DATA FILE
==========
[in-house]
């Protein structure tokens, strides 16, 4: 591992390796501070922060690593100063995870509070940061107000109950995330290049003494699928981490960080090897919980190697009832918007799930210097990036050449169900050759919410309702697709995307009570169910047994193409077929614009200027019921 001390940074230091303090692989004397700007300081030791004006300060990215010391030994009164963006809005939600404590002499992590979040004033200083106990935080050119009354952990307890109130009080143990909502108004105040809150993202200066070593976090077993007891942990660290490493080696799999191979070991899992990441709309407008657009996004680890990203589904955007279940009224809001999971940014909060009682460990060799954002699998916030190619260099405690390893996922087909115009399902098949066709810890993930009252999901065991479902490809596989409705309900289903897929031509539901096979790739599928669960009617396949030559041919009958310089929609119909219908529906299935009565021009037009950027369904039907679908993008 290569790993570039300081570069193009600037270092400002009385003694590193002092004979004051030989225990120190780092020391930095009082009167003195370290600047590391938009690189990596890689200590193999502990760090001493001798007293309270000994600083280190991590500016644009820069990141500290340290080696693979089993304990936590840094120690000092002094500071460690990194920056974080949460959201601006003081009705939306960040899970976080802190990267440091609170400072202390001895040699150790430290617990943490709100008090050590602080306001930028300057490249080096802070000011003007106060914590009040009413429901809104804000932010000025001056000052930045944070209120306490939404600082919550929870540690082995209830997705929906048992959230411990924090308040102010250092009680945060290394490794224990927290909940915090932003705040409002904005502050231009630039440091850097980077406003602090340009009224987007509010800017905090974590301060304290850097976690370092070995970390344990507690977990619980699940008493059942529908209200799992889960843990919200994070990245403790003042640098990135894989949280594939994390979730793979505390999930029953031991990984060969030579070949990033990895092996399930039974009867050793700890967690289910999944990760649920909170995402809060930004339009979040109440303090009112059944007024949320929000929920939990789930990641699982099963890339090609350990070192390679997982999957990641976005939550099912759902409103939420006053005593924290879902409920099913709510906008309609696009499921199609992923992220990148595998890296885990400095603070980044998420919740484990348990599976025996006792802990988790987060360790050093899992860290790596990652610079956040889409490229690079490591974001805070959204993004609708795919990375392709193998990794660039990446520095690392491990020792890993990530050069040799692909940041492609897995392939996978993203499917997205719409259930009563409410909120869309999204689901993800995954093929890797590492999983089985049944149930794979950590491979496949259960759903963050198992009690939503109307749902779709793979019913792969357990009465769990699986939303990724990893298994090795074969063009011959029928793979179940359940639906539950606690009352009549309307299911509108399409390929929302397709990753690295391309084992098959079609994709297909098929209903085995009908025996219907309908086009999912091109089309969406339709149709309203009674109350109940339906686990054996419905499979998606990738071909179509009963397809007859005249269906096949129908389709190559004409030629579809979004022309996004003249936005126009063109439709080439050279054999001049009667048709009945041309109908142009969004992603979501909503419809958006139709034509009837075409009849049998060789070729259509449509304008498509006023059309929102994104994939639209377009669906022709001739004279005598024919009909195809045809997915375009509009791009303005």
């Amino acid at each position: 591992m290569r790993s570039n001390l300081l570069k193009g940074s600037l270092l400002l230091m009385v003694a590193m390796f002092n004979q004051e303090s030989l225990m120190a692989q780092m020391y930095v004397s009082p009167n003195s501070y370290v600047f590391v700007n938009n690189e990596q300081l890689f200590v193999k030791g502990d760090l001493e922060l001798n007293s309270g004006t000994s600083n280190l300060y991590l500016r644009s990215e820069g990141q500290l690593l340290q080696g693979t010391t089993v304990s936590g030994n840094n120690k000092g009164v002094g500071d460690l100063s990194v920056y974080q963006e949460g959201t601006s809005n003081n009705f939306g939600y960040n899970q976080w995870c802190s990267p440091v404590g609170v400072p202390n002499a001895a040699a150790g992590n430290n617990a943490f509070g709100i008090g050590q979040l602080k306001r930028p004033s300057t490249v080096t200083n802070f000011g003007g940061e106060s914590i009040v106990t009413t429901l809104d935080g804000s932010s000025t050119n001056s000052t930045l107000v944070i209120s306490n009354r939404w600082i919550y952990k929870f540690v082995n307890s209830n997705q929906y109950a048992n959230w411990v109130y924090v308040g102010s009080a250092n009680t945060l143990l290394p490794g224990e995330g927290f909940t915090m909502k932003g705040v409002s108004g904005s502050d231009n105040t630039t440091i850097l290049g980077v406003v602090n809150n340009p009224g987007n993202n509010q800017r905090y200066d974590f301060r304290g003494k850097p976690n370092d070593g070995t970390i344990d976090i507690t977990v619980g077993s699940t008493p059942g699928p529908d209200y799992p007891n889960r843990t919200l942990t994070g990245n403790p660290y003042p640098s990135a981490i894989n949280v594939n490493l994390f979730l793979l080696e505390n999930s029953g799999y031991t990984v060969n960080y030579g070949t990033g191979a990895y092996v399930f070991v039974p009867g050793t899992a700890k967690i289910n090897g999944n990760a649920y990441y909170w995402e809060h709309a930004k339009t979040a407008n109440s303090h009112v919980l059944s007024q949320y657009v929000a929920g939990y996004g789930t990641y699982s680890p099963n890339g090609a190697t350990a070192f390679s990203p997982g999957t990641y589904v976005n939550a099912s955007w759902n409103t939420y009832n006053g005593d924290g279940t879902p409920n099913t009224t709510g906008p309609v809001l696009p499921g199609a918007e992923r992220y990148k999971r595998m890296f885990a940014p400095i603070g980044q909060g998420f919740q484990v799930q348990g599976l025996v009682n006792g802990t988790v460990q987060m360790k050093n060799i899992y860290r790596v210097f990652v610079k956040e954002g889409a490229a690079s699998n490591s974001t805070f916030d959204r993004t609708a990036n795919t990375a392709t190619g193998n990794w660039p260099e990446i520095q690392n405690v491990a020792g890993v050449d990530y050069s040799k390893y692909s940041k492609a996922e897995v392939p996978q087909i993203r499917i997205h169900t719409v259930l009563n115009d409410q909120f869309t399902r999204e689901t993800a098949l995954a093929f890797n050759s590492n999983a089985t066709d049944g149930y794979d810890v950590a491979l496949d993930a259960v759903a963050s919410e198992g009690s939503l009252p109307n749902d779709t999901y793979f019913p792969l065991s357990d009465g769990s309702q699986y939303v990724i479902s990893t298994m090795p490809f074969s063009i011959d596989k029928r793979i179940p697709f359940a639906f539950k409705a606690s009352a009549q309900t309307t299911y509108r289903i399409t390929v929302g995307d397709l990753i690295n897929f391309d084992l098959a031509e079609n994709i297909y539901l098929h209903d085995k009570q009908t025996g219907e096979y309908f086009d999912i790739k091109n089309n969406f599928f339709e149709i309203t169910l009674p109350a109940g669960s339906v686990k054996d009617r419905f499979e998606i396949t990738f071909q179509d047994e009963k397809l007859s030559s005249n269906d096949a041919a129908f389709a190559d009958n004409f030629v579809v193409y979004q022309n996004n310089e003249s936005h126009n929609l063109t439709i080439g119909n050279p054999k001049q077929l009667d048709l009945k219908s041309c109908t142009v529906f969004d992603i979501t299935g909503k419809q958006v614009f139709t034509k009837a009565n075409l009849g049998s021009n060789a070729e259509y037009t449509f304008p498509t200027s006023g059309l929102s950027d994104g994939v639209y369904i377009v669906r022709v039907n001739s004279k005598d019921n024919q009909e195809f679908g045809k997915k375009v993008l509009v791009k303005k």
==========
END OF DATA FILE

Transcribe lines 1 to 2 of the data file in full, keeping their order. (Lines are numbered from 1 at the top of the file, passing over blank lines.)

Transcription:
[in-house]
């Protein structure tokens, strides 16, 4: 591992390796501070922060690593100063995870509070940061107000109950995330290049003494699928981490960080090897919980190697009832918007799930210097990036050449169900050759919410309702697709995307009570169910047994193409077929614009200027019921 001390940074230091303090692989004397700007300081030791004006300060990215010391030994009164963006809005939600404590002499992590979040004033200083106990935080050119009354952990307890109130009080143990909502108004105040809150993202200066070593976090077993007891942990660290490493080696799999191979070991899992990441709309407008657009996004680890990203589904955007279940009224809001999971940014909060009682460990060799954002699998916030190619260099405690390893996922087909115009399902098949066709810890993930009252999901065991479902490809596989409705309900289903897929031509539901096979790739599928669960009617396949030559041919009958310089929609119909219908529906299935009565021009037009950027369904039907679908993008 290569790993570039300081570069193009600037270092400002009385003694590193002092004979004051030989225990120190780092020391930095009082009167003195370290600047590391938009690189990596890689200590193999502990760090001493001798007293309270000994600083280190991590500016644009820069990141500290340290080696693979089993304990936590840094120690000092002094500071460690990194920056974080949460959201601006003081009705939306960040899970976080802190990267440091609170400072202390001895040699150790430290617990943490709100008090050590602080306001930028300057490249080096802070000011003007106060914590009040009413429901809104804000932010000025001056000052930045944070209120306490939404600082919550929870540690082995209830997705929906048992959230411990924090308040102010250092009680945060290394490794224990927290909940915090932003705040409002904005502050231009630039440091850097980077406003602090340009009224987007509010800017905090974590301060304290850097976690370092070995970390344990507690977990619980699940008493059942529908209200799992889960843990919200994070990245403790003042640098990135894989949280594939994390979730793979505390999930029953031991990984060969030579070949990033990895092996399930039974009867050793700890967690289910999944990760649920909170995402809060930004339009979040109440303090009112059944007024949320929000929920939990789930990641699982099963890339090609350990070192390679997982999957990641976005939550099912759902409103939420006053005593924290879902409920099913709510906008309609696009499921199609992923992220990148595998890296885990400095603070980044998420919740484990348990599976025996006792802990988790987060360790050093899992860290790596990652610079956040889409490229690079490591974001805070959204993004609708795919990375392709193998990794660039990446520095690392491990020792890993990530050069040799692909940041492609897995392939996978993203499917997205719409259930009563409410909120869309999204689901993800995954093929890797590492999983089985049944149930794979950590491979496949259960759903963050198992009690939503109307749902779709793979019913792969357990009465769990699986939303990724990893298994090795074969063009011959029928793979179940359940639906539950606690009352009549309307299911509108399409390929929302397709990753690295391309084992098959079609994709297909098929209903085995009908025996219907309908086009999912091109089309969406339709149709309203009674109350109940339906686990054996419905499979998606990738071909179509009963397809007859005249269906096949129908389709190559004409030629579809979004022309996004003249936005126009063109439709080439050279054999001049009667048709009945041309109908142009969004992603979501909503419809958006139709034509009837075409009849049998060789070729259509449509304008498509006023059309929102994104994939639209377009669906022709001739004279005598024919009909195809045809997915375009509009791009303005």